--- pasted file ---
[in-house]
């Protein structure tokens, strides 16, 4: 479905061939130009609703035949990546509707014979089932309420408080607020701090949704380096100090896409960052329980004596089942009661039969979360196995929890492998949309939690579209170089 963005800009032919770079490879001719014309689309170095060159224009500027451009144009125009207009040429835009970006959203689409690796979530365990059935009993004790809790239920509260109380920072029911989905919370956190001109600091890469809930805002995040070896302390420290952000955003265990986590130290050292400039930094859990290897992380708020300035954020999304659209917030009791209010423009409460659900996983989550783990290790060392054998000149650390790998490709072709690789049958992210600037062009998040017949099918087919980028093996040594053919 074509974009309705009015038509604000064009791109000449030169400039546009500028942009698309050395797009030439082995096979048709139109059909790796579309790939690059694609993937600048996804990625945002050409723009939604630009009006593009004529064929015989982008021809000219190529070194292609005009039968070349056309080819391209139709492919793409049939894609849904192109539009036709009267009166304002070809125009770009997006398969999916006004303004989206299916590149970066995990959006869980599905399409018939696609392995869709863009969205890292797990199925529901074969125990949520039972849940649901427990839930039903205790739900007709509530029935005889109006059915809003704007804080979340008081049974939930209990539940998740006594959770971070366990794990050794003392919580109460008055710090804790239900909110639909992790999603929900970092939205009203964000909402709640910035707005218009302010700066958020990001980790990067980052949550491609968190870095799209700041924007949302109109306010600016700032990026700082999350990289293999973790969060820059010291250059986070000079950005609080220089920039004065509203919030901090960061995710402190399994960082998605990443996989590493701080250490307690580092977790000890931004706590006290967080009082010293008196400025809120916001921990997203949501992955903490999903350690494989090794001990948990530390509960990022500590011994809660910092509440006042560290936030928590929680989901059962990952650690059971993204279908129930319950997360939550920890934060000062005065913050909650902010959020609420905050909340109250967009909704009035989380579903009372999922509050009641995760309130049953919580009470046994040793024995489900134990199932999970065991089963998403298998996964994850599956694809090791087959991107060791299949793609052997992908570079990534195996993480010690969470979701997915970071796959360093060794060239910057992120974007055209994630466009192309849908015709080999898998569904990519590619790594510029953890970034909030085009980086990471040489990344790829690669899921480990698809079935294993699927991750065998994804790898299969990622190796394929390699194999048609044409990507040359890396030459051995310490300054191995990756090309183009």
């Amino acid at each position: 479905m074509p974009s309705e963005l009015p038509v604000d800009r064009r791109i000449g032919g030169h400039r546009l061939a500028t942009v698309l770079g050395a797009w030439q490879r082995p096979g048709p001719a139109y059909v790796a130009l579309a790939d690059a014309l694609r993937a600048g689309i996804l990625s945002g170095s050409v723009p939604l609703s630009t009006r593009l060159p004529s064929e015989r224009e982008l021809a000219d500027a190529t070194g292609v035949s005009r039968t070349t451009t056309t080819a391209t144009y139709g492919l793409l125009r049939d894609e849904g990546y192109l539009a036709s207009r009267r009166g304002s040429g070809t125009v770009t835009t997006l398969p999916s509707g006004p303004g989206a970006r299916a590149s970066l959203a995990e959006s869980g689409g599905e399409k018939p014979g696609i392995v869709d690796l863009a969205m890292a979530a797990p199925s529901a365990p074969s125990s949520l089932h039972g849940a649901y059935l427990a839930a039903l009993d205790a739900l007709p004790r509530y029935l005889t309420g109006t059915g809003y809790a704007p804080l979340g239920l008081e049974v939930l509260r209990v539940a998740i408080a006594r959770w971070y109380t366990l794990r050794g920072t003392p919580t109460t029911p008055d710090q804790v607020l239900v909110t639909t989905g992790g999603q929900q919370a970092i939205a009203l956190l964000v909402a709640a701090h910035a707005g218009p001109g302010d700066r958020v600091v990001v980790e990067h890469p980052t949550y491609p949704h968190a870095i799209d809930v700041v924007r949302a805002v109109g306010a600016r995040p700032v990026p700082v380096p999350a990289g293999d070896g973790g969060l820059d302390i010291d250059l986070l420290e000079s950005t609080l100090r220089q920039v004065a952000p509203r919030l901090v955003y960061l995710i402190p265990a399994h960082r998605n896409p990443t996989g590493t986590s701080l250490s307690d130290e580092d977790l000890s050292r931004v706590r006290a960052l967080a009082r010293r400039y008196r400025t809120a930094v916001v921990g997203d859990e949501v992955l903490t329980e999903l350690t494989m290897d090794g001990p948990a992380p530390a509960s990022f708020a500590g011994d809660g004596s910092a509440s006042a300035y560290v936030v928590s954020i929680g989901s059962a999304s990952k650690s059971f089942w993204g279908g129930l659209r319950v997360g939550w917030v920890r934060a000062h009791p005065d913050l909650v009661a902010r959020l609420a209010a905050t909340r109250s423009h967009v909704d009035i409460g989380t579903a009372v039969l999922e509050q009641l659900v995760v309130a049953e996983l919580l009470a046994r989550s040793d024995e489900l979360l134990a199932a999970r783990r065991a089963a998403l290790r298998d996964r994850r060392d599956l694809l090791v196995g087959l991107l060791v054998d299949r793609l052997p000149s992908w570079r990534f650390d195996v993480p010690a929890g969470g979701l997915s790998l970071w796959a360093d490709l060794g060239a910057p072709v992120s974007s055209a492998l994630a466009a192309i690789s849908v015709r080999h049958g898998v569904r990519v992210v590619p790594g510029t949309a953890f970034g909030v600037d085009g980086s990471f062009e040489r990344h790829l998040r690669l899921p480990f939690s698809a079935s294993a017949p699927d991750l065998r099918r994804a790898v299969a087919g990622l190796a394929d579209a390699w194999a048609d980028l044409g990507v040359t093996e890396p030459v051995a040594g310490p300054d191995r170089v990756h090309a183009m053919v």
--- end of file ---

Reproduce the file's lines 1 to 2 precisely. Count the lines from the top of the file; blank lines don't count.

[in-house]
């Protein structure tokens, strides 16, 4: 479905061939130009609703035949990546509707014979089932309420408080607020701090949704380096100090896409960052329980004596089942009661039969979360196995929890492998949309939690579209170089 963005800009032919770079490879001719014309689309170095060159224009500027451009144009125009207009040429835009970006959203689409690796979530365990059935009993004790809790239920509260109380920072029911989905919370956190001109600091890469809930805002995040070896302390420290952000955003265990986590130290050292400039930094859990290897992380708020300035954020999304659209917030009791209010423009409460659900996983989550783990290790060392054998000149650390790998490709072709690789049958992210600037062009998040017949099918087919980028093996040594053919 074509974009309705009015038509604000064009791109000449030169400039546009500028942009698309050395797009030439082995096979048709139109059909790796579309790939690059694609993937600048996804990625945002050409723009939604630009009006593009004529064929015989982008021809000219190529070194292609005009039968070349056309080819391209139709492919793409049939894609849904192109539009036709009267009166304002070809125009770009997006398969999916006004303004989206299916590149970066995990959006869980599905399409018939696609392995869709863009969205890292797990199925529901074969125990949520039972849940649901427990839930039903205790739900007709509530029935005889109006059915809003704007804080979340008081049974939930209990539940998740006594959770971070366990794990050794003392919580109460008055710090804790239900909110639909992790999603929900970092939205009203964000909402709640910035707005218009302010700066958020990001980790990067980052949550491609968190870095799209700041924007949302109109306010600016700032990026700082999350990289293999973790969060820059010291250059986070000079950005609080220089920039004065509203919030901090960061995710402190399994960082998605990443996989590493701080250490307690580092977790000890931004706590006290967080009082010293008196400025809120916001921990997203949501992955903490999903350690494989090794001990948990530390509960990022500590011994809660910092509440006042560290936030928590929680989901059962990952650690059971993204279908129930319950997360939550920890934060000062005065913050909650902010959020609420905050909340109250967009909704009035989380579903009372999922509050009641995760309130049953919580009470046994040793024995489900134990199932999970065991089963998403298998996964994850599956694809090791087959991107060791299949793609052997992908570079990534195996993480010690969470979701997915970071796959360093060794060239910057992120974007055209994630466009192309849908015709080999898998569904990519590619790594510029953890970034909030085009980086990471040489990344790829690669899921480990698809079935294993699927991750065998994804790898299969990622190796394929390699194999048609044409990507040359890396030459051995310490300054191995990756090309183009």